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walk99a

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  1. I wouldn't say the form disappeared. Evolved, definitely. But you can also see it (with some sound, but not a lot) in the Mr. Bean shows. And also in modern slapstick movies like Rat Race. A good gag never gets old!
  2. I can't add much to what's already been said, but a couple of comments: I thought the "Keep the Pot Boiling" message on the Salvation Army sign was a reference to a soup kitchen - literally keeping food in the pot for hungry people. Since it's also a metaphor for trouble, it seems appropriate for what happens next. The woman in the closet didn't just blink quickly, it was a couple of times and seemed very obvious, leaving me wondering if she was dead or not. The superimposed train over Howard's face was an ode to classic film noir. It may have been a over-used device by the time this film
  3. I would not have thought of this as parody if it hadn't been mentioned in the intro. Maybe it's not very creative dialog, but if they were trying to do parody it would be a lot more far-fetched, or have humerous double entendres (aka a Mel Brooks movie). And actually the opening credits were some of the best noir techniques I've seen. I loved the light of the train windows flashing through the title, and on-off-on-off the "Chicago Yard Limit" sign.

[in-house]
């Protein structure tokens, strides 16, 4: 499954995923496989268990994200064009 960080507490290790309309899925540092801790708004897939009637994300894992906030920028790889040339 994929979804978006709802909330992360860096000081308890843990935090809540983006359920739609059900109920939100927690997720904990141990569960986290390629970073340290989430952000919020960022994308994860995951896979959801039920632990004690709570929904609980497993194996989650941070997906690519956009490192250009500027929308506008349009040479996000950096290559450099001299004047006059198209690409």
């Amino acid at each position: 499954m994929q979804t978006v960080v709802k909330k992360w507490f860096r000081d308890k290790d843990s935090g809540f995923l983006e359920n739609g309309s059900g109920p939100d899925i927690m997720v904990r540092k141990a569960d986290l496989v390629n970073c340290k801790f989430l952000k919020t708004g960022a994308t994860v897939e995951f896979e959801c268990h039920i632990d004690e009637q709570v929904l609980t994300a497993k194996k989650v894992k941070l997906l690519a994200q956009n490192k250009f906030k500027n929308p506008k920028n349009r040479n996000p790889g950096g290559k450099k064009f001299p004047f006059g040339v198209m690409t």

4. Nothing ever goes this smoothly for this long. You know from the neat row of check marks by each entry that it's time for something to go wrong. Like watching a pitcher working on a perfect game, every pitch lowers the chance of that happening. Also, the heist is a great topic for film noir because it seems like a victimless crime. You can empathize with a character planning a heist out of a need for cash, where it would be a lot harder to do so with someone planning a murder or kidnapping. Of course it never turns out victimless, at least not in a noir movie.
  5. I'm adding this one to my "must see" list. Thanks to the folks who filled in some of the story that occurred before this scene. I didn't feel like the angled shots were over-done, as some people have posted, although maybe I will feel that way after seeing the entire movie. They worked because they're interspersed with straight shots, or shots that are straight but have a diagonal feel to them, like the opening wide shot of the street. I'm wondering if the now-you-see-me, now-you-don't motif shows up throughout the movie, or just in this one scene. The light goes on, we see him, t
  6. Having watched a few more noir films now, I'm wondering if anyone is EVER actually frightened when a gun is pointed at them. It just seems to bring out the sardonic dialogue. I didn't think this scene was overtly stylized, but the dialogue, lighting (especially the lamp in the corner), and camera angle on Greenstreet were definite elements of noir in this piece.
  7. The shadows of the chair against the white tablecloth really stood out, as did the archway and overhead light when Jeff stood up from his table. Also the way Kathie's hat framed her face was classic. She looks like a good girl (white dress, immaculate hair and make-up) but you know that she's got something to hide.